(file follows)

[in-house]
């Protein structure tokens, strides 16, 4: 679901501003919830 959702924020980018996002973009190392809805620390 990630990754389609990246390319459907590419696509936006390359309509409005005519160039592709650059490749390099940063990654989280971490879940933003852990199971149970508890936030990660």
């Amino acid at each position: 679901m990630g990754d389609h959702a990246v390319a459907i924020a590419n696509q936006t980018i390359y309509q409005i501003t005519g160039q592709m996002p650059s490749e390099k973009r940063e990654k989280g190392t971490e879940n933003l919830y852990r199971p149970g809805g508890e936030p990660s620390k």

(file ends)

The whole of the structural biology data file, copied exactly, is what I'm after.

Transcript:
[in-house]
């Protein structure tokens, strides 16, 4: 679901501003919830 959702924020980018996002973009190392809805620390 990630990754389609990246390319459907590419696509936006390359309509409005005519160039592709650059490749390099940063990654989280971490879940933003852990199971149970508890936030990660």
């Amino acid at each position: 679901m990630g990754d389609h959702a990246v390319a459907i924020a590419n696509q936006t980018i390359y309509q409005i501003t005519g160039q592709m996002p650059s490749e390099k973009r940063e990654k989280g190392t971490e879940n933003l919830y852990r199971p149970g809805g508890e936030p990660s620390k």